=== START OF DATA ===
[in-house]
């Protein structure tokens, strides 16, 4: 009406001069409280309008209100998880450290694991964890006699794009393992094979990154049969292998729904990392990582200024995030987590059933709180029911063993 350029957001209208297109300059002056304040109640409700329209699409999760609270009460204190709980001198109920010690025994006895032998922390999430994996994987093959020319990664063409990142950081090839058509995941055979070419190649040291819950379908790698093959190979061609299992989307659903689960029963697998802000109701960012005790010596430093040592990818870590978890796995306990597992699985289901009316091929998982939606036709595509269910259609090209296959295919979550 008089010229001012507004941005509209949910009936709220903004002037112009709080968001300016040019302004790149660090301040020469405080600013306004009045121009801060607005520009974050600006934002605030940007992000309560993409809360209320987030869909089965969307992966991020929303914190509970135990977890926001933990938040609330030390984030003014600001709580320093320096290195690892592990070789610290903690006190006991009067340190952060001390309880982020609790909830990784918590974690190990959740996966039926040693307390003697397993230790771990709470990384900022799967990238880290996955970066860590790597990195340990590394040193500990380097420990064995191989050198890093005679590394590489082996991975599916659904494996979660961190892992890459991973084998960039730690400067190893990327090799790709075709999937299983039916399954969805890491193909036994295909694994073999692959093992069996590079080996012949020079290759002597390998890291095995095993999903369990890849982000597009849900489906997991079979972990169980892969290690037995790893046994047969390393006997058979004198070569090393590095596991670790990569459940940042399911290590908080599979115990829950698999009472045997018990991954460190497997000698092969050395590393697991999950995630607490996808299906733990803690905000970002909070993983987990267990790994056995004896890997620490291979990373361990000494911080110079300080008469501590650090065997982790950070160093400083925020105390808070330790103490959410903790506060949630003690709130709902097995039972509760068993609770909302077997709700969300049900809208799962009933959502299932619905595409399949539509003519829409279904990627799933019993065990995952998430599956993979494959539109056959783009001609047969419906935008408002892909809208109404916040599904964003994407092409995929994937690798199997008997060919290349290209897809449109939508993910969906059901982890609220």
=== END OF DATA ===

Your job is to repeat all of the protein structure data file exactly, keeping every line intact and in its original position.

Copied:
[in-house]
């Protein structure tokens, strides 16, 4: 009406001069409280309008209100998880450290694991964890006699794009393992094979990154049969292998729904990392990582200024995030987590059933709180029911063993 350029957001209208297109300059002056304040109640409700329209699409999760609270009460204190709980001198109920010690025994006895032998922390999430994996994987093959020319990664063409990142950081090839058509995941055979070419190649040291819950379908790698093959190979061609299992989307659903689960029963697998802000109701960012005790010596430093040592990818870590978890796995306990597992699985289901009316091929998982939606036709595509269910259609090209296959295919979550 008089010229001012507004941005509209949910009936709220903004002037112009709080968001300016040019302004790149660090301040020469405080600013306004009045121009801060607005520009974050600006934002605030940007992000309560993409809360209320987030869909089965969307992966991020929303914190509970135990977890926001933990938040609330030390984030003014600001709580320093320096290195690892592990070789610290903690006190006991009067340190952060001390309880982020609790909830990784918590974690190990959740996966039926040693307390003697397993230790771990709470990384900022799967990238880290996955970066860590790597990195340990590394040193500990380097420990064995191989050198890093005679590394590489082996991975599916659904494996979660961190892992890459991973084998960039730690400067190893990327090799790709075709999937299983039916399954969805890491193909036994295909694994073999692959093992069996590079080996012949020079290759002597390998890291095995095993999903369990890849982000597009849900489906997991079979972990169980892969290690037995790893046994047969390393006997058979004198070569090393590095596991670790990569459940940042399911290590908080599979115990829950698999009472045997018990991954460190497997000698092969050395590393697991999950995630607490996808299906733990803690905000970002909070993983987990267990790994056995004896890997620490291979990373361990000494911080110079300080008469501590650090065997982790950070160093400083925020105390808070330790103490959410903790506060949630003690709130709902097995039972509760068993609770909302077997709700969300049900809208799962009933959502299932619905595409399949539509003519829409279904990627799933019993065990995952998430599956993979494959539109056959783009001609047969419906935008408002892909809208109404916040599904964003994407092409995929994937690798199997008997060919290349290209897809449109939508993910969906059901982890609220």